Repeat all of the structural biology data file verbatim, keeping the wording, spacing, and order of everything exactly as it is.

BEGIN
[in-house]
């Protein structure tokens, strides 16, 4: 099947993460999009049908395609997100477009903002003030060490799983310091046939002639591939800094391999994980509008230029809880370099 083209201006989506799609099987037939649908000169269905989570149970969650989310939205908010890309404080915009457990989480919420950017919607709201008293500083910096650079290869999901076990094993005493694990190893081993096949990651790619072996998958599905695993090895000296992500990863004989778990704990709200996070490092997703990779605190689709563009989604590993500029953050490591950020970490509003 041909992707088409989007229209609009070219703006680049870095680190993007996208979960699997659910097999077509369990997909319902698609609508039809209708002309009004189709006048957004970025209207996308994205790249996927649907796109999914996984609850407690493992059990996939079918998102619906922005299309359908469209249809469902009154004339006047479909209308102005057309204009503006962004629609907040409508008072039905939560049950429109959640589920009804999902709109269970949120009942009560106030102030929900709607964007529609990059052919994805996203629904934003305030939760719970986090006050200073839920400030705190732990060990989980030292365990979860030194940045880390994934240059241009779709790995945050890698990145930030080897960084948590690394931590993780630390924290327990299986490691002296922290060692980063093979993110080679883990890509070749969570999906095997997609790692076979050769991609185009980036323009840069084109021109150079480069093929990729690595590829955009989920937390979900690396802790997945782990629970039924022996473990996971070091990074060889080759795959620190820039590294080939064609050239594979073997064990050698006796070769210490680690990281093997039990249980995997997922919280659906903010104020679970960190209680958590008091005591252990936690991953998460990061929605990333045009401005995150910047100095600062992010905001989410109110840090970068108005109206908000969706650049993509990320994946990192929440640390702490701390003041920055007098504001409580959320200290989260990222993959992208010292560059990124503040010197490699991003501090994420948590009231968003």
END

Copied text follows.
[in-house]
């Protein structure tokens, strides 16, 4: 099947993460999009049908395609997100477009903002003030060490799983310091046939002639591939800094391999994980509008230029809880370099 083209201006989506799609099987037939649908000169269905989570149970969650989310939205908010890309404080915009457990989480919420950017919607709201008293500083910096650079290869999901076990094993005493694990190893081993096949990651790619072996998958599905695993090895000296992500990863004989778990704990709200996070490092997703990779605190689709563009989604590993500029953050490591950020970490509003 041909992707088409989007229209609009070219703006680049870095680190993007996208979960699997659910097999077509369990997909319902698609609508039809209708002309009004189709006048957004970025209207996308994205790249996927649907796109999914996984609850407690493992059990996939079918998102619906922005299309359908469209249809469902009154004339006047479909209308102005057309204009503006962004629609907040409508008072039905939560049950429109959640589920009804999902709109269970949120009942009560106030102030929900709607964007529609990059052919994805996203629904934003305030939760719970986090006050200073839920400030705190732990060990989980030292365990979860030194940045880390994934240059241009779709790995945050890698990145930030080897960084948590690394931590993780630390924290327990299986490691002296922290060692980063093979993110080679883990890509070749969570999906095997997609790692076979050769991609185009980036323009840069084109021109150079480069093929990729690595590829955009989920937390979900690396802790997945782990629970039924022996473990996971070091990074060889080759795959620190820039590294080939064609050239594979073997064990050698006796070769210490680690990281093997039990249980995997997922919280659906903010104020679970960190209680958590008091005591252990936690991953998460990061929605990333045009401005995150910047100095600062992010905001989410109110840090970068108005109206908000969706650049993509990320994946990192929440640390702490701390003041920055007098504001409580959320200290989260990222993959992208010292560059990124503040010197490699991003501090994420948590009231968003």